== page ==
Happy testing! 😀

Edit: If errors are found run multiple tests by restarting the machine and booting it from the CD. If the errors always occur at the same adress it's almost always bad ram. If the errors appear on random adresses the problem might not be a faulty chip but rather a problem with connections or power delivery.

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Reply 7 of 10, by Brickpad

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Doornkaat wrote:
For 3D cards, why not use the one I suggested? ;-) Video Memory (Stress) Test or VMT allows you to check your video ram for erro […]
Show full quote

I haven't run a video memory test as of yet, although I'm not aware of any decent video memory test programs?

For 3D cards, why not use the one I suggested? 😉
Video Memory (Stress) Test or VMT allows you to check your video ram for errors. It has its limitations with modern video cards as it's abandonware and the author didn't really make it to support large amounts of video ram but for our old cards it's perfect.
I usually use VMT clean environment - just write a CD from the included .iso file and boot off of it. This test is limited to 256MB of video ram I believe but again: With retro cards this should not be an issue.
You can download it from https://www.majorgeeks.com/files/details/vide … tress_test.html or just use the attatched file.
Happy testing! 😀

Edit: If errors are found run multiple tests by restarting the machine and booting it from the CD. If the errors always occur at the same adress it's almost always bad ram. If the errors appear on random adresses the problem might not be a faulty chip but rather a problem with connections or power delivery.

Thanks very much, and much appreciated! As it turns out the RAM is bad. Almost immediately the errors pop up during stage 1 testing. I've tacked on a coupleof pics of the results. Questions now is...how do I determine which chip(s) have gone bad?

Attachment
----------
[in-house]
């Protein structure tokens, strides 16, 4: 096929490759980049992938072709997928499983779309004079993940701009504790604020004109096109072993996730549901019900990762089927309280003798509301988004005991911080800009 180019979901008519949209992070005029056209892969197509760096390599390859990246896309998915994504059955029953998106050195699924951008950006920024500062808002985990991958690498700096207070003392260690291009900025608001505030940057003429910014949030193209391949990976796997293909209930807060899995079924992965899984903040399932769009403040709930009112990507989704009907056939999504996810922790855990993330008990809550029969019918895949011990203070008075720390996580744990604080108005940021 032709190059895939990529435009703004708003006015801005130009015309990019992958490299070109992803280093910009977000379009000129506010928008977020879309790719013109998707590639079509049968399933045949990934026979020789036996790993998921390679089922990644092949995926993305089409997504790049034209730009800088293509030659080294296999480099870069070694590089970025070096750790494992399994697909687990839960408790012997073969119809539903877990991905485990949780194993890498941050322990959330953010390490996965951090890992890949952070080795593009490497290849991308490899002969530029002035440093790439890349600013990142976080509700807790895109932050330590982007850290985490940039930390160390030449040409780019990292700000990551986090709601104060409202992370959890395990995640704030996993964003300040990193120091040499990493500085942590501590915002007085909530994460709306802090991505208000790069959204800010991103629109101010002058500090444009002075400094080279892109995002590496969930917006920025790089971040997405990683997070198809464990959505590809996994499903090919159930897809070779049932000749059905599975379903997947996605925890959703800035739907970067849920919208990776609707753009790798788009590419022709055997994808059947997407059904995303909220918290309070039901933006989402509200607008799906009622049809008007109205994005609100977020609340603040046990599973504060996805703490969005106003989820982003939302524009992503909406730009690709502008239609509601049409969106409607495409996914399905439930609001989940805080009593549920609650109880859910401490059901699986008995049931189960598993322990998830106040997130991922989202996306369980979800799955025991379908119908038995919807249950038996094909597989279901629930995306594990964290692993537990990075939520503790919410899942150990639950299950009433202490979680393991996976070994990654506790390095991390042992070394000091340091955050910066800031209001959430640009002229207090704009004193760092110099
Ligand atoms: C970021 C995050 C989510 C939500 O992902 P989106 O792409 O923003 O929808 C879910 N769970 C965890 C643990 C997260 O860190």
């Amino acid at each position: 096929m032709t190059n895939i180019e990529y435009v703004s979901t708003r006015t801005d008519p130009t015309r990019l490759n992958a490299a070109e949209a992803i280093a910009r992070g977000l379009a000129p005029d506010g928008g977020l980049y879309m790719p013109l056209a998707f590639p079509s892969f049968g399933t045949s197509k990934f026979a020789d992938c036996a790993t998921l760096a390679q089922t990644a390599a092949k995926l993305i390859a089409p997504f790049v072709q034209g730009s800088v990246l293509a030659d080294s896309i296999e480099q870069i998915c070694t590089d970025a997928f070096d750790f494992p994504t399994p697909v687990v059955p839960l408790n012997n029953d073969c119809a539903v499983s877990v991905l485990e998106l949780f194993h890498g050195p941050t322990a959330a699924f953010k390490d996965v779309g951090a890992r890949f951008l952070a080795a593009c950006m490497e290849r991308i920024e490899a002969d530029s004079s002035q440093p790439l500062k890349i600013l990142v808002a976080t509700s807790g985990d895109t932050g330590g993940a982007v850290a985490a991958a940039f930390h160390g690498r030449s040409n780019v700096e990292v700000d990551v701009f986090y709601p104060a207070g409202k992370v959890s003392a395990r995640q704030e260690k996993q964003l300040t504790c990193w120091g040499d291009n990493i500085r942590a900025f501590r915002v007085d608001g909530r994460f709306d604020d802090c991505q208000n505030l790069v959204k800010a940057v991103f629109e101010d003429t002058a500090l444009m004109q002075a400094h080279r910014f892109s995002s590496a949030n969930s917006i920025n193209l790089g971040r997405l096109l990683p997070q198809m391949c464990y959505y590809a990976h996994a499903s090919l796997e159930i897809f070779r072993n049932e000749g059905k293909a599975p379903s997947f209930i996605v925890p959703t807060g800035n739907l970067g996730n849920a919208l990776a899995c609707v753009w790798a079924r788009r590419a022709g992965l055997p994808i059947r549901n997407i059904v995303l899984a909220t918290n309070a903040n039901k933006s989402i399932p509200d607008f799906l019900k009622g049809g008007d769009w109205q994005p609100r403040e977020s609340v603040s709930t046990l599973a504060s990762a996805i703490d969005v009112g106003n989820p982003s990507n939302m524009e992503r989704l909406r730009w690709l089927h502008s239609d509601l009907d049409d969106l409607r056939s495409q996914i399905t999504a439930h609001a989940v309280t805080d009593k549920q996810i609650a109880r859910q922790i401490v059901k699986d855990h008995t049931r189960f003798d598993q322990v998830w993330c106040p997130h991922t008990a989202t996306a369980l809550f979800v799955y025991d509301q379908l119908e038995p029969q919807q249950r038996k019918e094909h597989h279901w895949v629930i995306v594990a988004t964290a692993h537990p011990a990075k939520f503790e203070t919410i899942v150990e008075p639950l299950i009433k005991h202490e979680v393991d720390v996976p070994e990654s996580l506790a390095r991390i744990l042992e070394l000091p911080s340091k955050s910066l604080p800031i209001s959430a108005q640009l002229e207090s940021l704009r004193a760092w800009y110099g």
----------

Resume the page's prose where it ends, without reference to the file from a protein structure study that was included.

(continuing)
[EDIT]

While I had the system set up I tested a few more cards, and found that my Riva 128 4MB AGP card was bad as well.

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Reply 8 of 10, by Doornkaat

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Sorry to hear that. 🙁
Finding the faulty chip can be done using the adresses but that's beyond my expertise.
I would not recommend changing the chips yourself expect if you have the required equipment and experience.
If you do it (or get it done) I would suggest changing all the chips for faster ones. 5.5ns or 5ns chips should be readily avaliable and since VRAM is the limiting factor when overclocking Voodoo 3/4/5 changing only one chip would seem like a missed opportunity.
I mean - when life gives you lemons... 😁

Reply 9 of 10, by Brickpad

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Welp, that was a total exercise in futility. I was using my hot air work station, and somehow managed to rip off a few of the solder pads when I was (carefully!) lifting up on a memory chip. 😠 😠 😠 😠 😠